What future for our children?
While we congratulate the children who have done well in this year's Grade Six Achievement Test (GSAT), and especially those who have been placed in the schools of their choice, we must pause to reflect on their future.
Fidel Castro once said that the next generation will curse us for what we have done to their future.
Some of the students are crying about being placed in schools that we would have been proud to attend. As we look at their faces we have to be cognisant of the future we are leaving for them.
In 2009, the national debt translated to each Jamaican owing $450,000. Today, that debt has significantly escalated. When the International Monetary Fund (IMF) rewards us for passing a test, it is not by a grant; it is a loan which we have to pay back with interest to the Inter-American Development Bank and the World Bank.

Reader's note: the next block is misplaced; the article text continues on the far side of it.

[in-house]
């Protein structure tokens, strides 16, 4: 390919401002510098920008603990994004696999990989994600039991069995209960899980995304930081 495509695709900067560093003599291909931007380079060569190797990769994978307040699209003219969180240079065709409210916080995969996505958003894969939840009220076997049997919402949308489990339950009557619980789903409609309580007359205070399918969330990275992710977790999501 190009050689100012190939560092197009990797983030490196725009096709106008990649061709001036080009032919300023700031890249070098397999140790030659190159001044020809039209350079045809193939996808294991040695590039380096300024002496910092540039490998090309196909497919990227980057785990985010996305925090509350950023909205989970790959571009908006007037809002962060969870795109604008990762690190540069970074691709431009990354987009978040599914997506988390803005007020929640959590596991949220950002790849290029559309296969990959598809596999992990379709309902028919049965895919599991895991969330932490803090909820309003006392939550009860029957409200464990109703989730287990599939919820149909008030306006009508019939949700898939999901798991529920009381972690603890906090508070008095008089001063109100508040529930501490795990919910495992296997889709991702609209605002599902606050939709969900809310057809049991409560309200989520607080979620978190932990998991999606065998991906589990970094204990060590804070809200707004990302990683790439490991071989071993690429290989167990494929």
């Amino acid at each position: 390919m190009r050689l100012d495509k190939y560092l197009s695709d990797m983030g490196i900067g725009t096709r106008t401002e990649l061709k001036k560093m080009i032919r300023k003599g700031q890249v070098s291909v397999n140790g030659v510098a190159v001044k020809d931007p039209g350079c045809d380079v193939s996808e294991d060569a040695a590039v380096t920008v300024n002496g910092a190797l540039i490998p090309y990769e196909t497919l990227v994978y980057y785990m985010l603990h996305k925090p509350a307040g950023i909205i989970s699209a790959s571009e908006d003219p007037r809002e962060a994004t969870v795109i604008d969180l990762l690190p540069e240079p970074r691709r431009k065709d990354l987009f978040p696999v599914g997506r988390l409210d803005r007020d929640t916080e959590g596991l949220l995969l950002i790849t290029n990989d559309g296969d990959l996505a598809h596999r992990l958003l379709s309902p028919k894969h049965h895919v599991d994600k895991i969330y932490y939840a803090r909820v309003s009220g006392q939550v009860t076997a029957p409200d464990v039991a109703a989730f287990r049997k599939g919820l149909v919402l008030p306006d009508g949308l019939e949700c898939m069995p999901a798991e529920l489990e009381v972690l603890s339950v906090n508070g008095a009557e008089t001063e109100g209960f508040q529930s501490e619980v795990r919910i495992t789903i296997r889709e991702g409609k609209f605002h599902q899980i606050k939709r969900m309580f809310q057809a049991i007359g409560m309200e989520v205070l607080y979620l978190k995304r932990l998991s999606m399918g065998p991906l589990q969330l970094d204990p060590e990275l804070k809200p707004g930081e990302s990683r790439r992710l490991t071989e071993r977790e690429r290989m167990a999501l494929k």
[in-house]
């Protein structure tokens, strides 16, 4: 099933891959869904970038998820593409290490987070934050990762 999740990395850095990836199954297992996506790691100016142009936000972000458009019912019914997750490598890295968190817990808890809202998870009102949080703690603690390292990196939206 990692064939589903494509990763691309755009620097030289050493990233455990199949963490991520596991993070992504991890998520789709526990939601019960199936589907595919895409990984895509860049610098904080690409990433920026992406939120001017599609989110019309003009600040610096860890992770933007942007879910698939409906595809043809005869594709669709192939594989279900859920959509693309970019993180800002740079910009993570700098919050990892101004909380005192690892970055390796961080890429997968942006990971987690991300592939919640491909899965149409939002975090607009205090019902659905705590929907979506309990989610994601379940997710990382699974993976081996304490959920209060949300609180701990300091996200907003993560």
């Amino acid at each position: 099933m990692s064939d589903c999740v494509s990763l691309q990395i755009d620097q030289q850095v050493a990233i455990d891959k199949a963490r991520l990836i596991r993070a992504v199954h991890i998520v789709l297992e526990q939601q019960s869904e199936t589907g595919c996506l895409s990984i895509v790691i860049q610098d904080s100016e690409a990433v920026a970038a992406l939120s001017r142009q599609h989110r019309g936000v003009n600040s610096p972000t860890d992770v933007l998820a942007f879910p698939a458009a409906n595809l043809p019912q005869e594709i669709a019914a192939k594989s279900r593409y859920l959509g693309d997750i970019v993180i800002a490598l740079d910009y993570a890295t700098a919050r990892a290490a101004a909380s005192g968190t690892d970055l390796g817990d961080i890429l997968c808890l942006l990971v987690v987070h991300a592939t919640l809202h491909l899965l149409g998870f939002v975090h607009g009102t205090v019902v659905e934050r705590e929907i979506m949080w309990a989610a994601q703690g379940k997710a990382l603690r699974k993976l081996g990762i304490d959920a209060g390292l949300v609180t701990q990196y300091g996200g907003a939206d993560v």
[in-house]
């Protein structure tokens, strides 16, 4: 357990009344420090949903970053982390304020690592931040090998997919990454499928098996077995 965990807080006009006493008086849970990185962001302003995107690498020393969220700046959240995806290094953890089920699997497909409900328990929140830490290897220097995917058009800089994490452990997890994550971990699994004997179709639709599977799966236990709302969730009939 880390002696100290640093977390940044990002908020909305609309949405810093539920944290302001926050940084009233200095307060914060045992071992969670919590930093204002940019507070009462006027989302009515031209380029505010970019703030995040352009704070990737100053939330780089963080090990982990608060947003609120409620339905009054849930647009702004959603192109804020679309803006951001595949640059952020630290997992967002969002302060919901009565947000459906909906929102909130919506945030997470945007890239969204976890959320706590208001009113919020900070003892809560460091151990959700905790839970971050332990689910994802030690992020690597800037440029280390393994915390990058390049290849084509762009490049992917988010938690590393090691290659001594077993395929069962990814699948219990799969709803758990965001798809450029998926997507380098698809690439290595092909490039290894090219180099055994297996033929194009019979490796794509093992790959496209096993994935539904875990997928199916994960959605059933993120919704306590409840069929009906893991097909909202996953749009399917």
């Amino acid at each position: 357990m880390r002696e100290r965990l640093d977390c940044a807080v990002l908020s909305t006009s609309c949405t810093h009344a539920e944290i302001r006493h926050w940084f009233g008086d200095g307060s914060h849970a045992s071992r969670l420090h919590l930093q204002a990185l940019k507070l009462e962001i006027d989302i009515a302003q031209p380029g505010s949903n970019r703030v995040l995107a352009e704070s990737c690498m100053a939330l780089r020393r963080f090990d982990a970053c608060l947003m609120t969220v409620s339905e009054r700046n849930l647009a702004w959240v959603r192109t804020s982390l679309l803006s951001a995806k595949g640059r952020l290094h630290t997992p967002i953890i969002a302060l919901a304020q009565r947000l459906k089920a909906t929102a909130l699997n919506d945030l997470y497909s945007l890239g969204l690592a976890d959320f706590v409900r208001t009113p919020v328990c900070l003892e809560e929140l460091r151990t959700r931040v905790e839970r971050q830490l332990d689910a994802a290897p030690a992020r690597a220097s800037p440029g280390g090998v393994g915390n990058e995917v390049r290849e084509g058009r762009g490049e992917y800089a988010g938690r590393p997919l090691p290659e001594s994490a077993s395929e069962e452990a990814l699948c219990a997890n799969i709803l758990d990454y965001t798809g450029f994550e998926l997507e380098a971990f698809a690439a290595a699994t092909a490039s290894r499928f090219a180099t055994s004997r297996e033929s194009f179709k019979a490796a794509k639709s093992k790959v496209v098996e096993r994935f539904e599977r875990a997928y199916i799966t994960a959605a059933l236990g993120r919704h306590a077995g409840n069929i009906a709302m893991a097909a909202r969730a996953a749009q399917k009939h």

We need to manage the economy so that our children's future is secure. We cannot sit down and hope that they will manage the bleak future caused by us.
Damion Crawford recently asked why people are demonstrating for water during a drought. The answer is simple: We may be able to blame God for the drought, but we must blame ourselves for not building more dams and reservoirs.
We need to reduce the cost of electricity by using alternative energy and also reduce the importation of fossil fuel. Mauritius uses its sugar industry to provide more than 40 per cent of its total electricity need.
Our Government may still be able to partner with Pan Caribbean Sugar Company in establishing co-generation within the industry and making sugar a by-product instead. While we await the 381-megawatt power plant, the logistics hub and the rare earth metals from bauxite waste research, we can still concentrate on simpler ideas.
Many of us will not be around to repay the debt we are leaving for our children. This is a cruel trick played on unsuspecting innocent children.
Siloah, St Elizabeth